In either case Novell made the decision to cut this deal, they acted with great disregard to the effect it would have on the community whose work sustains them. They have attempted to sneak through a legal loophole and if it closes around them it will be their comeuppance.

  • by babbling (952366) on Saturday February 03, 2007 @07:29AM (#17871854)
    If the FSF has the power to do this, I wouldn't necessarily oppose them doing it, but do they have the power to do this with GPLv2? I'm aware that GPLv3 wouldn't allow Novell to enter into a patent swap deal with Microsoft.

    Considering that the software is still all under the GPLv2 and not GPLv3, on what grounds could the FSF revoke Novell's right to distribute copyrighted FSF software?
    • by morleron (574428) * <morleron@ y a h o o.com> on Saturday February 03, 2007 @07:53AM (#17871962) Journal
      Bear in mind that IANAL, but I suspect that the FSF could make life very difficult for Novell if they change the license for all of the many utilities and applications that they control from GPLv2 to GPLv3. Novell would have a lot of work to do if they were suddenly put in a position in which they could no longer distribute the gcc package, GIMP, GNOME, etc. with SuSE or any other Novell-branded Linux distro. There are a lot of small pieces of the overall that use FSF-developed code and are essential to running a Linux system. We could find out how much truth there is to RMS' statement that the overall system should be called GNU/Linux if the FSF goes ahead with this move.

      Personally, I would support the FSF if they decide to do this. The Novell/ MS deal is nothing, but a way to provide Novell with a marketing tool, the ability to say "use our Linux distro and be safe from MS patent claims", at the expense of the overall community. Novell is essentially saying that it's OK for MS to sue everyone, except Novell customers, for so-called IP infringements. It is a move by Novell to establish themselves as the Linux monopoly by making their product "safe" from MS lawyers. Novell is hoping that the business community will make wholesale migrations to their products in order to avoid the threat of MS litigation and is a, somewhat silent, partner in MS' efforts to spread FUD about the "use of MS proprietary technology in Linux". Make no mistake about it Novell is evil: to my mind it is more evil than MS in that it portrays itself as a friend of the Linux/FOSS community, while doing whatever it can to undermine the philosphical and legal basis for that community. MS at least makes no claim that Linux is OK - they just flat-out hate us and do everything that they can to prevent the spread of freedom within the community of computer users.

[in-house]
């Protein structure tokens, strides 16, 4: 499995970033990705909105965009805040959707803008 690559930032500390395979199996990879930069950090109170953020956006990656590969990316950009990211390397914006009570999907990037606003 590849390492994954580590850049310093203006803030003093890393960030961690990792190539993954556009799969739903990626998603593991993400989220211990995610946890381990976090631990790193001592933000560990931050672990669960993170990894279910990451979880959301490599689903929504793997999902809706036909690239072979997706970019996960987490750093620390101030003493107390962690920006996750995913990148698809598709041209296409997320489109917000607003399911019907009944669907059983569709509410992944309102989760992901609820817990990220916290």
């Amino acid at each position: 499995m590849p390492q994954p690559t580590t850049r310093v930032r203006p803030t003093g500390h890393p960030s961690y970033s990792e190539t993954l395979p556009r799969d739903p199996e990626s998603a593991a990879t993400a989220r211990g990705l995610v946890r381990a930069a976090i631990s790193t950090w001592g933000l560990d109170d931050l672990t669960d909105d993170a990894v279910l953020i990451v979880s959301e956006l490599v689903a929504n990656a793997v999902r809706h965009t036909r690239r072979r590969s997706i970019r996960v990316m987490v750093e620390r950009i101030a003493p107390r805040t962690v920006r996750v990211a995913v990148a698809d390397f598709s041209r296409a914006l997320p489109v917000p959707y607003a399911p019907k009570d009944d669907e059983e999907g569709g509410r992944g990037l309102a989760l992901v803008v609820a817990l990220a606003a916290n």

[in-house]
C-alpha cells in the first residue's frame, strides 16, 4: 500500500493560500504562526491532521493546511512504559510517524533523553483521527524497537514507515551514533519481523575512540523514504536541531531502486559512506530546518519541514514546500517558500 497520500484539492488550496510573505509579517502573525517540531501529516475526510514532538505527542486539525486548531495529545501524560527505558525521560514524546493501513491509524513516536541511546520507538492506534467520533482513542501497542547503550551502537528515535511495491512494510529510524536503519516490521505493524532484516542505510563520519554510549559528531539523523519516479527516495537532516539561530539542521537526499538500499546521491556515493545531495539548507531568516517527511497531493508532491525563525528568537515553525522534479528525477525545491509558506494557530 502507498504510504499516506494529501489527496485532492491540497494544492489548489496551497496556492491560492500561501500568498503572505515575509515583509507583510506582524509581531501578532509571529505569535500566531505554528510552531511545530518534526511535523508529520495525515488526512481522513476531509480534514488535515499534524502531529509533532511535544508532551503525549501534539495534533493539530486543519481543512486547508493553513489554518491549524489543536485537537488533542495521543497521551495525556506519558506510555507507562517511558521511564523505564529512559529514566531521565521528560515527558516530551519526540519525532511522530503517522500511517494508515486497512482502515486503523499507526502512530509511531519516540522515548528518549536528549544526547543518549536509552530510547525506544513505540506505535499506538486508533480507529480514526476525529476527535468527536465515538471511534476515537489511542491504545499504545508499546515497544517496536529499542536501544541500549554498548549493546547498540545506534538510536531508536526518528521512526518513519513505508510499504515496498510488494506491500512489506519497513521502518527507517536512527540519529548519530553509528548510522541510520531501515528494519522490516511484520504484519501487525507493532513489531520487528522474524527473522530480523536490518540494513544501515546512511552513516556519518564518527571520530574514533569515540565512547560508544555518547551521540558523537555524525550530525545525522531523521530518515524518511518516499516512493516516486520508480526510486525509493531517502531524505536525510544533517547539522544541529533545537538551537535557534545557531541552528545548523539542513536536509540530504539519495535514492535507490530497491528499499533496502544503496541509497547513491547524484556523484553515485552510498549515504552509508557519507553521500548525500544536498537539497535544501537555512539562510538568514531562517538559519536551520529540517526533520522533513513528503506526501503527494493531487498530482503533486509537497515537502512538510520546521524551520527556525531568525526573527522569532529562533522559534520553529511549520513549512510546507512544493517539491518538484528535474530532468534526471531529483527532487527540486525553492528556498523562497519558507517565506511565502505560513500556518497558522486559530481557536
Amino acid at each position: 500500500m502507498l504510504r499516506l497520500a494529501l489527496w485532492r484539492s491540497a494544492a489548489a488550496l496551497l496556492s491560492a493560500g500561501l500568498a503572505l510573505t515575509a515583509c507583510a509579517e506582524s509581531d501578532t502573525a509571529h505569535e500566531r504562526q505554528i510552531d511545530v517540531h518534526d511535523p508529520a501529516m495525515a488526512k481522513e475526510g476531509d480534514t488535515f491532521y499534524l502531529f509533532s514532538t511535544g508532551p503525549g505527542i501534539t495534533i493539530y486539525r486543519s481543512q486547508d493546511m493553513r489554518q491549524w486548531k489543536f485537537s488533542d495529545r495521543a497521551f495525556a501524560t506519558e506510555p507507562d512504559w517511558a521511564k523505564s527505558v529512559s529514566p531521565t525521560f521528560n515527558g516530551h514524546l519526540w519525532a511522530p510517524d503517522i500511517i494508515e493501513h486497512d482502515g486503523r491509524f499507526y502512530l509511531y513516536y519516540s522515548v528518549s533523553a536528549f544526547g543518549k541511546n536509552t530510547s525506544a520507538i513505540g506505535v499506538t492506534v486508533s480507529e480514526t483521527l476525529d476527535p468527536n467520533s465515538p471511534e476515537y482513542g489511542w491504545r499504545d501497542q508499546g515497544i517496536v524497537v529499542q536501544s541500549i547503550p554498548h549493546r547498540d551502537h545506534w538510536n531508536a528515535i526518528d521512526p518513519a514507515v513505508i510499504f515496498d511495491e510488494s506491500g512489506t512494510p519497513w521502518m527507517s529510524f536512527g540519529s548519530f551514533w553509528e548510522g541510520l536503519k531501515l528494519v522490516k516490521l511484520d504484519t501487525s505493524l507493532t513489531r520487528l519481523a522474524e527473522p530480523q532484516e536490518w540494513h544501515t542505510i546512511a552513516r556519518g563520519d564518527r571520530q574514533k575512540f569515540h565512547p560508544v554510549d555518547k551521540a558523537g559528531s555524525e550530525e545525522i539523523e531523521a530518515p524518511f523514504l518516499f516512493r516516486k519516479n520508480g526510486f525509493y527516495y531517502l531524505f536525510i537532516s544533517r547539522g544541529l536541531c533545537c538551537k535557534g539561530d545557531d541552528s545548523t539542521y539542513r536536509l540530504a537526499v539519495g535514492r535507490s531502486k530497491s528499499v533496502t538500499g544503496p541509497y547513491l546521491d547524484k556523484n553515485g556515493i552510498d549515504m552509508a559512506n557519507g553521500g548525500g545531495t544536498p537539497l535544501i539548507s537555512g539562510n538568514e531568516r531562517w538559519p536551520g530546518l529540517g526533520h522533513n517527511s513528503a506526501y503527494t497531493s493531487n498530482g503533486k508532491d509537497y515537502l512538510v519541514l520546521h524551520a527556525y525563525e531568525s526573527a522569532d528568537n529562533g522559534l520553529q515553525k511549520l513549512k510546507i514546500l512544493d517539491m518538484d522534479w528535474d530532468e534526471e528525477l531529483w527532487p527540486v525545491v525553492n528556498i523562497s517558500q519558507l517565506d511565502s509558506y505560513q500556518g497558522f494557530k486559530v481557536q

• Re: (Score:2, Interesting)

      by NotZed (19455)
      If you read the article closely, they are talking about GPL3. The article is poorly written.

      i.e. they're saying that they'll change the license of code they own to be GPL3 once it has been finalised, and they may revoke Novell's right to distribute said code, since they will be in breach of this new license. That is why it will only affect 'future versions of linux'. By which the author probably actually meant 'GNU', not the Linux kernel - e.g. gcc for instance.

      Which would force Novell to fork and contin
    • by MooUK (905450) on Saturday February 03, 2007 @08:34AM (#17872192)
      As said in an earlier post, Novell's continuing distribution of GPLd software may be against the GPLv2. They have patent indemnification licenses with MS. This suggests they believe that without those licenses they would be violating patents. Distributing GPL software that your customers cannot then distribute in turn without violating patents is expressly forbidden by the GPL, and if you violate one section of the GPL you have no right to distribute GPLd software at all. Hence they are violating the GPL and the copyright on the GPLd code.
    • by gtoomey (528943)
      All the copyright to the kernel is assigned. If the kernel goes GPLv3 then this applies.
  • For the best (Score:3, Insightful)

    by phat_goat (836325) on Saturday February 03, 2007 @07:32AM (#17871864)
    I don't think that I ever really trusted this agreement, something about Microsoft wanting to "help" Linux, or free software for that matter, never really digested with me.
    • Re: (Score:3, Interesting)

      by heroofhyr (777687)
      To me it always stank of some sort of submarine plan to get rid of Novell using their own greed as a blindfold. Sure, you can compete directly against them, attack them in marketing, etc., but that just raises their street cred in the eyes of others in the Linux community. Flashing millions of dollars in front of the CEOs eyes until they are incapable of making any decisions with foresight is a much easier way. The company loses its respect in the community, become isolated by their cooperation with "the en
  • Poor Article (Score:5, Informative)

    by kripkenstein (913150) on Saturday February 03, 2007 @07:33AM (#17871870) Homepage